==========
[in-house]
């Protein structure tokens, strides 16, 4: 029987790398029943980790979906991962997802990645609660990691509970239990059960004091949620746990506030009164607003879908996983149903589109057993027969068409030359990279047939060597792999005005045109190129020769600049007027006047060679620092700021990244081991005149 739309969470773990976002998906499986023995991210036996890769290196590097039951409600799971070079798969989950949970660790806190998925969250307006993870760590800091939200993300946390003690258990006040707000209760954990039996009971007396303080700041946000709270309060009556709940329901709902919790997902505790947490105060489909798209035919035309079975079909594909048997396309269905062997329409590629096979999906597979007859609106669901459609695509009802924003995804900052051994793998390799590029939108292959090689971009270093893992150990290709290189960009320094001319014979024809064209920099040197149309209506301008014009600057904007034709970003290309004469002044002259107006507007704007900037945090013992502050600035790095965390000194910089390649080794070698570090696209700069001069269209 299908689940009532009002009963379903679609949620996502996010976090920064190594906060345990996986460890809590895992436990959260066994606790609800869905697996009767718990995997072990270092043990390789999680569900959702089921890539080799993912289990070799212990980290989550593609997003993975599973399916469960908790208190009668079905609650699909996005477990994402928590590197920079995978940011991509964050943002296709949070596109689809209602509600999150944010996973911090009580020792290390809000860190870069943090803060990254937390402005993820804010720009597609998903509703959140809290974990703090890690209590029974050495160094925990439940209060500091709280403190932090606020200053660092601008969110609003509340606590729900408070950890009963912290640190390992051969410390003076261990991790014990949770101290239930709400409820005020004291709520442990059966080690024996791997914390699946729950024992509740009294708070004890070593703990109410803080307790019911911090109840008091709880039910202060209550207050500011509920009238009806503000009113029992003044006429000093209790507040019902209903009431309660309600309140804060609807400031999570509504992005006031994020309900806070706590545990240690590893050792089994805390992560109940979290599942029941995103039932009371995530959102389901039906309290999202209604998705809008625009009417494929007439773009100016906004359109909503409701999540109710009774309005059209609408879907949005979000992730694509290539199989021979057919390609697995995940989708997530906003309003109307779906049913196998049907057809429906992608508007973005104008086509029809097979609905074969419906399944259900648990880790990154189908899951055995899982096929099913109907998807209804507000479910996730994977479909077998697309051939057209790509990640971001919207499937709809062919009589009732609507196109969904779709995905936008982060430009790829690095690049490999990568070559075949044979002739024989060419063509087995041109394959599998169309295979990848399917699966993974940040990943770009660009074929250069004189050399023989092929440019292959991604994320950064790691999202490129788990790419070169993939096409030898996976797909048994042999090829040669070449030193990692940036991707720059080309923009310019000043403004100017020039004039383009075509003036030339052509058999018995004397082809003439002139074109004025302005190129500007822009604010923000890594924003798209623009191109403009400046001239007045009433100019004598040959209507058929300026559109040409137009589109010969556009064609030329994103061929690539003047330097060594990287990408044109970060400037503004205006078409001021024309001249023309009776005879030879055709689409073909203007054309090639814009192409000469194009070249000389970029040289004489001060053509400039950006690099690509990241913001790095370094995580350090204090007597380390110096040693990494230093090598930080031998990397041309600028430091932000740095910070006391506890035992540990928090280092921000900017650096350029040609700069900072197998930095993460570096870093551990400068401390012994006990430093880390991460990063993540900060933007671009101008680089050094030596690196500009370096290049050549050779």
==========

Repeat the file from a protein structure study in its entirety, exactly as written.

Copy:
[in-house]
């Protein structure tokens, strides 16, 4: 029987790398029943980790979906991962997802990645609660990691509970239990059960004091949620746990506030009164607003879908996983149903589109057993027969068409030359990279047939060597792999005005045109190129020769600049007027006047060679620092700021990244081991005149 739309969470773990976002998906499986023995991210036996890769290196590097039951409600799971070079798969989950949970660790806190998925969250307006993870760590800091939200993300946390003690258990006040707000209760954990039996009971007396303080700041946000709270309060009556709940329901709902919790997902505790947490105060489909798209035919035309079975079909594909048997396309269905062997329409590629096979999906597979007859609106669901459609695509009802924003995804900052051994793998390799590029939108292959090689971009270093893992150990290709290189960009320094001319014979024809064209920099040197149309209506301008014009600057904007034709970003290309004469002044002259107006507007704007900037945090013992502050600035790095965390000194910089390649080794070698570090696209700069001069269209 299908689940009532009002009963379903679609949620996502996010976090920064190594906060345990996986460890809590895992436990959260066994606790609800869905697996009767718990995997072990270092043990390789999680569900959702089921890539080799993912289990070799212990980290989550593609997003993975599973399916469960908790208190009668079905609650699909996005477990994402928590590197920079995978940011991509964050943002296709949070596109689809209602509600999150944010996973911090009580020792290390809000860190870069943090803060990254937390402005993820804010720009597609998903509703959140809290974990703090890690209590029974050495160094925990439940209060500091709280403190932090606020200053660092601008969110609003509340606590729900408070950890009963912290640190390992051969410390003076261990991790014990949770101290239930709400409820005020004291709520442990059966080690024996791997914390699946729950024992509740009294708070004890070593703990109410803080307790019911911090109840008091709880039910202060209550207050500011509920009238009806503000009113029992003044006429000093209790507040019902209903009431309660309600309140804060609807400031999570509504992005006031994020309900806070706590545990240690590893050792089994805390992560109940979290599942029941995103039932009371995530959102389901039906309290999202209604998705809008625009009417494929007439773009100016906004359109909503409701999540109710009774309005059209609408879907949005979000992730694509290539199989021979057919390609697995995940989708997530906003309003109307779906049913196998049907057809429906992608508007973005104008086509029809097979609905074969419906399944259900648990880790990154189908899951055995899982096929099913109907998807209804507000479910996730994977479909077998697309051939057209790509990640971001919207499937709809062919009589009732609507196109969904779709995905936008982060430009790829690095690049490999990568070559075949044979002739024989060419063509087995041109394959599998169309295979990848399917699966993974940040990943770009660009074929250069004189050399023989092929440019292959991604994320950064790691999202490129788990790419070169993939096409030898996976797909048994042999090829040669070449030193990692940036991707720059080309923009310019000043403004100017020039004039383009075509003036030339052509058999018995004397082809003439002139074109004025302005190129500007822009604010923000890594924003798209623009191109403009400046001239007045009433100019004598040959209507058929300026559109040409137009589109010969556009064609030329994103061929690539003047330097060594990287990408044109970060400037503004205006078409001021024309001249023309009776005879030879055709689409073909203007054309090639814009192409000469194009070249000389970029040289004489001060053509400039950006690099690509990241913001790095370094995580350090204090007597380390110096040693990494230093090598930080031998990397041309600028430091932000740095910070006391506890035992540990928090280092921000900017650096350029040609700069900072197998930095993460570096870093551990400068401390012994006990430093880390991460990063993540900060933007671009101008680089050094030596690196500009370096290049050549050779």